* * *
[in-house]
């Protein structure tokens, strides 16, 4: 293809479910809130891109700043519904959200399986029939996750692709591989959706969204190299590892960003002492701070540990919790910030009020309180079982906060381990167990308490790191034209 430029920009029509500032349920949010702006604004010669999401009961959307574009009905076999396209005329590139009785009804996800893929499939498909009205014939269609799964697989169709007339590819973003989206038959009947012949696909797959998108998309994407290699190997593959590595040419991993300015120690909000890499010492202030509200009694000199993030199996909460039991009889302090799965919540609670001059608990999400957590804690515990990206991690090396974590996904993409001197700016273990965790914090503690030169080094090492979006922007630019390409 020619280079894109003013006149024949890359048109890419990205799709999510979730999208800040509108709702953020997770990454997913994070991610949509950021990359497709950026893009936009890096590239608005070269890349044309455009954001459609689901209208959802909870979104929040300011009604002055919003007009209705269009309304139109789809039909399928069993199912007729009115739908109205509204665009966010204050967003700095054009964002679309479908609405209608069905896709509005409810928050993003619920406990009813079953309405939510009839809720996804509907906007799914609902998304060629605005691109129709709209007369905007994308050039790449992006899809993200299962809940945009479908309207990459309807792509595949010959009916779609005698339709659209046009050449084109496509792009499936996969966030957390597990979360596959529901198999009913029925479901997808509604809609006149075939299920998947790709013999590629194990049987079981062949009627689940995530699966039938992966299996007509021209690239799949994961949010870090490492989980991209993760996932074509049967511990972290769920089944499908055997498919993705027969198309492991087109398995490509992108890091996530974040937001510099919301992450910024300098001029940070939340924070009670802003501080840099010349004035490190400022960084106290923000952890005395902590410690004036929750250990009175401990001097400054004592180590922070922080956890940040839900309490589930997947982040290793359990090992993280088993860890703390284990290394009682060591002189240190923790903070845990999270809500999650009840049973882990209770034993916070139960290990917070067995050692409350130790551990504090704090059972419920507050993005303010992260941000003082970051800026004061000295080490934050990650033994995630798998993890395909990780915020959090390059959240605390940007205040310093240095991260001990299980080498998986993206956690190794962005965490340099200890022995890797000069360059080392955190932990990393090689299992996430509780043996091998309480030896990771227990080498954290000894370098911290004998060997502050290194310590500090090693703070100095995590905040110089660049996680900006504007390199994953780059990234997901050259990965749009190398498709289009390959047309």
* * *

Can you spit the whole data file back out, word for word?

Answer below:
[in-house]
């Protein structure tokens, strides 16, 4: 293809479910809130891109700043519904959200399986029939996750692709591989959706969204190299590892960003002492701070540990919790910030009020309180079982906060381990167990308490790191034209 430029920009029509500032349920949010702006604004010669999401009961959307574009009905076999396209005329590139009785009804996800893929499939498909009205014939269609799964697989169709007339590819973003989206038959009947012949696909797959998108998309994407290699190997593959590595040419991993300015120690909000890499010492202030509200009694000199993030199996909460039991009889302090799965919540609670001059608990999400957590804690515990990206991690090396974590996904993409001197700016273990965790914090503690030169080094090492979006922007630019390409 020619280079894109003013006149024949890359048109890419990205799709999510979730999208800040509108709702953020997770990454997913994070991610949509950021990359497709950026893009936009890096590239608005070269890349044309455009954001459609689901209208959802909870979104929040300011009604002055919003007009209705269009309304139109789809039909399928069993199912007729009115739908109205509204665009966010204050967003700095054009964002679309479908609405209608069905896709509005409810928050993003619920406990009813079953309405939510009839809720996804509907906007799914609902998304060629605005691109129709709209007369905007994308050039790449992006899809993200299962809940945009479908309207990459309807792509595949010959009916779609005698339709659209046009050449084109496509792009499936996969966030957390597990979360596959529901198999009913029925479901997808509604809609006149075939299920998947790709013999590629194990049987079981062949009627689940995530699966039938992966299996007509021209690239799949994961949010870090490492989980991209993760996932074509049967511990972290769920089944499908055997498919993705027969198309492991087109398995490509992108890091996530974040937001510099919301992450910024300098001029940070939340924070009670802003501080840099010349004035490190400022960084106290923000952890005395902590410690004036929750250990009175401990001097400054004592180590922070922080956890940040839900309490589930997947982040290793359990090992993280088993860890703390284990290394009682060591002189240190923790903070845990999270809500999650009840049973882990209770034993916070139960290990917070067995050692409350130790551990504090704090059972419920507050993005303010992260941000003082970051800026004061000295080490934050990650033994995630798998993890395909990780915020959090390059959240605390940007205040310093240095991260001990299980080498998986993206956690190794962005965490340099200890022995890797000069360059080392955190932990990393090689299992996430509780043996091998309480030896990771227990080498954290000894370098911290004998060997502050290194310590500090090693703070100095995590905040110089660049996680900006504007390199994953780059990234997901050259990965749009190398498709289009390959047309």